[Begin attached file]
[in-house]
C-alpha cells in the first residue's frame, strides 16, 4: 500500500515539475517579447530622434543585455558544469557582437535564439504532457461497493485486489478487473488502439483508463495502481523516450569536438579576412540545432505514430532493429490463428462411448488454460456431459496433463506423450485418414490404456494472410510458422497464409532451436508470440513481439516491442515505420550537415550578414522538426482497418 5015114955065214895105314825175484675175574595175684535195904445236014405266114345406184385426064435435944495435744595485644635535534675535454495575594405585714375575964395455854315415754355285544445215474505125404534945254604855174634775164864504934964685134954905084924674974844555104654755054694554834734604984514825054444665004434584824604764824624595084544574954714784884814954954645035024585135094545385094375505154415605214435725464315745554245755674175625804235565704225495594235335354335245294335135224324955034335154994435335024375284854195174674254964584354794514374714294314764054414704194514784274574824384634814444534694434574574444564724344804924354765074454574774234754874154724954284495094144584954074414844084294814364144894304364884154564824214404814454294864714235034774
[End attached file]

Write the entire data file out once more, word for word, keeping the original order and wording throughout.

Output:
[in-house]
C-alpha cells in the first residue's frame, strides 16, 4: 500500500515539475517579447530622434543585455558544469557582437535564439504532457461497493485486489478487473488502439483508463495502481523516450569536438579576412540545432505514430532493429490463428462411448488454460456431459496433463506423450485418414490404456494472410510458422497464409532451436508470440513481439516491442515505420550537415550578414522538426482497418 5015114955065214895105314825175484675175574595175684535195904445236014405266114345406184385426064435435944495435744595485644635535534675535454495575594405585714375575964395455854315415754355285544445215474505125404534945254604855174634775164864504934964685134954905084924674974844555104654755054694554834734604984514825054444665004434584824604764824624595084544574954714784884814954954645035024585135094545385094375505154415605214435725464315745554245755674175625804235565704225495594235335354335245294335135224324955034335154994435335024375284854195174674254964584354794514374714294314764054414704194514784274574824384634814444534694434574574444564724344804924354765074454574774234754874154724954284495094144584954074414844084294814364144894304364884154564824214404814454294864714235034774